Episcopal Diocese of Minnesota

Environmental Stewardship Commission (MEESC) Lectionary Reflection All Years, Maundy Thursday, Gospel

John 13:1-15

Now before the festival of the Passover, Jesus knew that his hour had come to depart from this world and go to the Father. Having loved his own who were in the world, he loved them to the end. The devil had already put it into the heart of Judas son of Simon Iscariot to betray him. And during supper Jesus, knowing that the Father had given all things into his hands, and that he had come from God and was going to God, got up from the table, took off his outer robe, and tied a towel around himself. Then he poured water into a basin and began to wash the disciples' feet and to wipe them with the towel that was tied around him. He came to Simon Peter, who said to him, "Lord, are you going to wash my feet?" Jesus answered, "You do not know now what I am doing, but later you will understand." Peter said to him, "You will never wash my feet." Jesus answered, "Unless I wash you, you have no share with me." Simon Peter said to him, "Lord, not my feet only but also my hands and my head!" Jesus said to him, "One who has bathed does not need to wash, except for the feet, but is entirely clean. And you are clean, though not all of you." For he knew who was to betray him; for this reason he said, "Not all of you are clean."

After he had washed their feet, had put on his robe, and had returned to the table, he said to them, "Do you know what I have done to you? You call me Teacher and Lord--and you are right, for that is what I am. So if I, your Lord and Teacher, have washed your feet, you also ought to wash one another's feet. For I have set you an example, that you also should do as I have done to you.

Reflection on John 13:1-15 by John Gibbs, PhD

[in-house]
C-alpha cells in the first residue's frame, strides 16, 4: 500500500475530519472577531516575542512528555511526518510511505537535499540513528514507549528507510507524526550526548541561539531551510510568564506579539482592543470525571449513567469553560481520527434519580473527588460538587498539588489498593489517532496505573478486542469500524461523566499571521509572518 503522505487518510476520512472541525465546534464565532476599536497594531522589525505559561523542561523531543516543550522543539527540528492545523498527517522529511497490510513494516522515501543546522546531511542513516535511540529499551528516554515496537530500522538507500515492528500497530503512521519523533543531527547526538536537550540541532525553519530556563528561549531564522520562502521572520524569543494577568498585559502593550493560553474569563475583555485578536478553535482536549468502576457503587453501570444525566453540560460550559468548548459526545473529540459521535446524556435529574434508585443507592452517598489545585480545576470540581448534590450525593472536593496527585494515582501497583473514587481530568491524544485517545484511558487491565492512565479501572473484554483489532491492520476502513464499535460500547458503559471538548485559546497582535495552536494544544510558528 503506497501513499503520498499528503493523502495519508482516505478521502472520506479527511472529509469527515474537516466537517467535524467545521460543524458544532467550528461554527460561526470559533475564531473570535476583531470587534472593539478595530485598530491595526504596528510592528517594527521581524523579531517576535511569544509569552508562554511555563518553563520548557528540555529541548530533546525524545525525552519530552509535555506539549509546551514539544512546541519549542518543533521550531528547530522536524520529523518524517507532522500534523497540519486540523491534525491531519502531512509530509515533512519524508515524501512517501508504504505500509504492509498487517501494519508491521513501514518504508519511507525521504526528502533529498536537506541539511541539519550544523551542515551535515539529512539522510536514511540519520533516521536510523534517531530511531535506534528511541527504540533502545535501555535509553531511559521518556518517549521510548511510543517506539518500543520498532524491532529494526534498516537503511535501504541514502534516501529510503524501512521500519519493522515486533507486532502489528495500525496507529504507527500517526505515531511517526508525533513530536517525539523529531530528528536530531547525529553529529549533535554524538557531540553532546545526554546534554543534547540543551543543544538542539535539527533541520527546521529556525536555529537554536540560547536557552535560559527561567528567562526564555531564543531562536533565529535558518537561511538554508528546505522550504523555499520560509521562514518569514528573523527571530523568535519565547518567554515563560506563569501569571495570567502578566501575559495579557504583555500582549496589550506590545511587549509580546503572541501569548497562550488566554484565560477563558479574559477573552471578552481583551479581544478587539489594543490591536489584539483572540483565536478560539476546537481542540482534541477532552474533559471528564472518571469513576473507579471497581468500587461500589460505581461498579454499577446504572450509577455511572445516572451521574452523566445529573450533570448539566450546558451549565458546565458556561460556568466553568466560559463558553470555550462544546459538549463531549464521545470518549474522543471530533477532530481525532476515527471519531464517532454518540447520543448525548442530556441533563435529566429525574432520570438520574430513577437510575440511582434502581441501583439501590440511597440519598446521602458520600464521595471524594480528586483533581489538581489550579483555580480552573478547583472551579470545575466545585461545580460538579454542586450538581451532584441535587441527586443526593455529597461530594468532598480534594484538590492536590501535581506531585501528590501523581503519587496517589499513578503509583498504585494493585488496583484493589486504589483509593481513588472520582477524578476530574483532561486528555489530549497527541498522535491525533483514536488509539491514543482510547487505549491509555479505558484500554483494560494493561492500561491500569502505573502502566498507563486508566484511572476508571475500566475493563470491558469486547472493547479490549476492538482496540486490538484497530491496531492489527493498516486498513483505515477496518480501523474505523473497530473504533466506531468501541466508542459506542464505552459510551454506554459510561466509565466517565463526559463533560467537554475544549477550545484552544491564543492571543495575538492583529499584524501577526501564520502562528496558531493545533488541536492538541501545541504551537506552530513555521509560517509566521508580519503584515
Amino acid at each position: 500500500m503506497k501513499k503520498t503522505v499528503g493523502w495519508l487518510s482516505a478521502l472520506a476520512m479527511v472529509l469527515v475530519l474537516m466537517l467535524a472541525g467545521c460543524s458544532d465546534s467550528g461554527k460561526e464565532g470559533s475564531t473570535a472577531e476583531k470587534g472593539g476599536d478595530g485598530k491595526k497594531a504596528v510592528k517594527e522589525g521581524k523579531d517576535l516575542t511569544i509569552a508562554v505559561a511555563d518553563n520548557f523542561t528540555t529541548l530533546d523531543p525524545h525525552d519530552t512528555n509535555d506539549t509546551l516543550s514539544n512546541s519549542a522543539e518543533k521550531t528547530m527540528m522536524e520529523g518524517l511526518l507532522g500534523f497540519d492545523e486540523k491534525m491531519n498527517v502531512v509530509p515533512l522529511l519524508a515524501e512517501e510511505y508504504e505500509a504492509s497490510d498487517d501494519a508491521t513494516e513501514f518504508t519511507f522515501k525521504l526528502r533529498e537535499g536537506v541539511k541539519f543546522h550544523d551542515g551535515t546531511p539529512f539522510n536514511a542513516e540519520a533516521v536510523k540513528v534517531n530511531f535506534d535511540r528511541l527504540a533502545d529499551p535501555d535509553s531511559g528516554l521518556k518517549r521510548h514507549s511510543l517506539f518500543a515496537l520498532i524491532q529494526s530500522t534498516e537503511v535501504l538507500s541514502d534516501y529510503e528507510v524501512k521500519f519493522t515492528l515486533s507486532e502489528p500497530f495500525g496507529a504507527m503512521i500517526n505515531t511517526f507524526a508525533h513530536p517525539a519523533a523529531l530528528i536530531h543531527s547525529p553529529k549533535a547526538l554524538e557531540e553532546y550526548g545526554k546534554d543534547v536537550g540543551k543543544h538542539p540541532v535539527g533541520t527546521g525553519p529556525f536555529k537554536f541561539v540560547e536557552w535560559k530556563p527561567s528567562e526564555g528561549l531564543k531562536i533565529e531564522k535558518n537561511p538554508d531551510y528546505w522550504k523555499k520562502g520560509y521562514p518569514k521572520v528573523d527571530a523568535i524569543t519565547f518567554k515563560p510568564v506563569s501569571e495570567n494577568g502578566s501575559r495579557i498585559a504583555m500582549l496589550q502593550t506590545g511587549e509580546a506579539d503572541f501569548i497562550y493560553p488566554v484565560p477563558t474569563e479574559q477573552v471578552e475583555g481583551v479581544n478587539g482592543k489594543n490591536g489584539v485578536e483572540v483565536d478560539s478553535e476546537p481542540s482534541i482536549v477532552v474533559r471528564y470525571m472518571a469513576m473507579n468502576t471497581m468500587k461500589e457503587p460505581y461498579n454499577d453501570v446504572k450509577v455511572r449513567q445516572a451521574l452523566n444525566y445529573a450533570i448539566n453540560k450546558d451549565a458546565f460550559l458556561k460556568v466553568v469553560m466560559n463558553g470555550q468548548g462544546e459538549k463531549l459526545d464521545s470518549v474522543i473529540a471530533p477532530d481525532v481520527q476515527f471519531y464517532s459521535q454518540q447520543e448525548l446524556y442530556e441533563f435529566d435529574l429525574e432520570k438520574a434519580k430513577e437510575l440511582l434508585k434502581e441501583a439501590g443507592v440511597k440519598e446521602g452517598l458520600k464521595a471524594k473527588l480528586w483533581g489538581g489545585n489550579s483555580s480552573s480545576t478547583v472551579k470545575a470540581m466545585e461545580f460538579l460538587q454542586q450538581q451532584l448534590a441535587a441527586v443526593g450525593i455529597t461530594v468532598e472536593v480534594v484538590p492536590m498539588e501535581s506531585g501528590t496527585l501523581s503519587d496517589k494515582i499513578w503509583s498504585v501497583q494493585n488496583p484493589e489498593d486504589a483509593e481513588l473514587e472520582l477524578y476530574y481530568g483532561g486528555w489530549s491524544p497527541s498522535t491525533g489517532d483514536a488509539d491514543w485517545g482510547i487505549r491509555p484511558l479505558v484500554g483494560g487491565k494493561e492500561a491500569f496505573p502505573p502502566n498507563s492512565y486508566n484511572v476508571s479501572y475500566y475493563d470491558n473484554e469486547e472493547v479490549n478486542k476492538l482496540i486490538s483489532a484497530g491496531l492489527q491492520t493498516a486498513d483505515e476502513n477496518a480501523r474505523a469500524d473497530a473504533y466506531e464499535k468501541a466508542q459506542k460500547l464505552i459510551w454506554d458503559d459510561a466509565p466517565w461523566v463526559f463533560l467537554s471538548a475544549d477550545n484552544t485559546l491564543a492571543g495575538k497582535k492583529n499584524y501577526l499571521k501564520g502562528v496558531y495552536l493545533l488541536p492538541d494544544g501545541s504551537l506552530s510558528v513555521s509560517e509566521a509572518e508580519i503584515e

The quality of a lifetime becomes especially apparent in one's last acts before death arrives. Purposefulness is heightened almost to the breaking point. Deeds and words of the dying person burn themselves into our memory.

When Jesus "knew that his hour had come to depart from this world and go to the Father," then is the moment that he chose to enact unforgettably the essence of the serving community. Washing feet is a most humble act of service. That is the deed He gave to each disciple. That is the deed that comprises His last will and testament to all of us: "For I have set you an example, that you also should do as I have done to you."

Who is to say that what He inaugurated was supposed to stop at the Church door, and not reach out beyond the Community's worship to its works in the whole world? As the Church lives within herself, rather, so lives the Church within her world of neighbors and all fellow creatures. Albert Schweitzer knew this. So did Francis of Assisi.

The Community that is by its newfound nature the serving community not only washes one another's feet. It also waters trees, drives back advancing deserts, safeguards its wild places from marauding quests for oil and ever more oil. The Church that serves within does not suddenly deny its essential nature by enslaving and despoiling without. A People captured by the Servant's example does not lord it over their whole landscape.

To Reflections on the other readings for Maundy Thursday:
Old Testament Exodus 12:1-14a
Psalm Psalm 78:14-20,23-25
New Testament 1 Corinthians 11:23-26(27-32)
Gospel John 13:1-15 or Luke 22:14-30
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John Gibbs, a retired theologian, attends Trinity Episcopal Church, Park Rapids, MN. He originally wrote this reflection in 2001. John and we welcome your comments. Please address your comments or additional reflections to John Gibbs or any MEESC member, or mail them to:
MEESC Holy Trinity Church Box 65 Elk River, MN 55330-0065 USA

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